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Research Letter
May 18, 2020

Sociodemographic Factors Associated With High Risk for Firearm Suicide Among US Adults

Author Affiliations
  • 1Department of Psychiatry, Vagelos College of Physicians and Surgeons, New York State Psychiatric Institute, Columbia University, New York
  • 2Mortality Research Group, US Census Bureau, Bethesda, Maryland
  • 3Division of Epidemiology, Services, and Prevention Research, National Institute on Drug Abuse, Rockville, Maryland
JAMA Intern Med. Published online May 18, 2020. doi:10.1001/jamainternmed.2020.1334

Although firearms are a highly lethal means of attempting suicide1 and were used in 24 432 of 48 344 US suicide deaths (50.5%) in 2018, little is known about factors associated with firearm suicide risk. Much of the previous research describing firearm suicide compared suicide decedents using firearms with other methods.2 Without prospectively evaluating firearm suicide risk among living populations, however, these analyses did not yield firearm suicide rates and thus have limited utility for identifying high-risk groups. To increase our understanding of firearm suicide risk patterns, we compared firearm suicide risk across sociodemographic groups of US adults. Results might help inform tailoring firearm safety interventions to high-risk groups, such as the lethal means safety counseling widely available within Veterans Health Administration facilities.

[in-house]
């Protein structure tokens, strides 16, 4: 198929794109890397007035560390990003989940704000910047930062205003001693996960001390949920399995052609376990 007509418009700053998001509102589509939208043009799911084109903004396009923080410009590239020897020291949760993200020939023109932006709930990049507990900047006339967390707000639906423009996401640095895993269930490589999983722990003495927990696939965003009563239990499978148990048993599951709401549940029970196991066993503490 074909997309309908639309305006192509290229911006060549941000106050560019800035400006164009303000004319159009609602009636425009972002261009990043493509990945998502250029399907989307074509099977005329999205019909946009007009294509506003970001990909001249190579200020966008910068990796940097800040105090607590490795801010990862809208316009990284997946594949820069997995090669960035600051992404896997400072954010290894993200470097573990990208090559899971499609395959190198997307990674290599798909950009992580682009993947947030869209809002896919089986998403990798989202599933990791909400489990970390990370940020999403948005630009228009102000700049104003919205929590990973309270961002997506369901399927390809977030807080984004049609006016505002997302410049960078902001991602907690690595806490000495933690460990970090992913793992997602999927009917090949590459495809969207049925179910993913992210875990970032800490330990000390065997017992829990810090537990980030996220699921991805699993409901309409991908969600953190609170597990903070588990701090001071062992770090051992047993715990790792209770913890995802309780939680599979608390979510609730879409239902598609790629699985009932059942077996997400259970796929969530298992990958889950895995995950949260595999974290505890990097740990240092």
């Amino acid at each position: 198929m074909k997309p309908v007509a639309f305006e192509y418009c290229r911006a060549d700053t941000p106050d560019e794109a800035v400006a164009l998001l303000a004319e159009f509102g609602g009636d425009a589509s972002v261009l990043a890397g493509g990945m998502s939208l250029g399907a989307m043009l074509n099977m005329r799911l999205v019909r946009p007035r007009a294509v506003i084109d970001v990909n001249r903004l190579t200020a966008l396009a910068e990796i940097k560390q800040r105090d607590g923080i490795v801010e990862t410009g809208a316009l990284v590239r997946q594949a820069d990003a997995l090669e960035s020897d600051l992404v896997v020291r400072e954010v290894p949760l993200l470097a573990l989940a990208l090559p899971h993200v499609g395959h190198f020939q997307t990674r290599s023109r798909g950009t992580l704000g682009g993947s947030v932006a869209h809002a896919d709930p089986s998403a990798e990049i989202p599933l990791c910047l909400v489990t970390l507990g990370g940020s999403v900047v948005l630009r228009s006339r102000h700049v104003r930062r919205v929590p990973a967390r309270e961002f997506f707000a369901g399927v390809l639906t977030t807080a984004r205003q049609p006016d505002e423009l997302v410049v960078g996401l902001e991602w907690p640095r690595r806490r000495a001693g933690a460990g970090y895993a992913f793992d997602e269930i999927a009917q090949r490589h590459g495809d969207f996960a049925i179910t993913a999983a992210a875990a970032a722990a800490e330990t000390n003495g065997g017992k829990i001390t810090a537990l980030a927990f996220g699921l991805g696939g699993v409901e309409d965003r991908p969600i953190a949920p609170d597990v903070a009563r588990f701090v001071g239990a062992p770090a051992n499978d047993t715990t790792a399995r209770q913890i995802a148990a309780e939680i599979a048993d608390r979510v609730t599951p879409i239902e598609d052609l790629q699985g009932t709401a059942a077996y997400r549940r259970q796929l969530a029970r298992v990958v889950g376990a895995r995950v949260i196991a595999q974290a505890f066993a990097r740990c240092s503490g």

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    1 Comment for this article
    A good start
    Steven Reid, M.D., F.A.A.N.S. | Doctor Lifeline, Incorporated, https://www.doctorlifeline.org
    As an activist working against physician suicide I found this article interesting. I regret the authors did not list greater details of their findings regarding educational status and employment. Moreover, the type of employment also would be of great interest. Nevertheless, the article is of value in advancing our understanding of relative risks, and challenges common presumptions regarding substitution of methods for suicide.
    CONFLICT OF INTEREST: I am the president of Doctor Lifeline, Incorporated, a non-profit organization with the sole mission of prevention of physician suicides.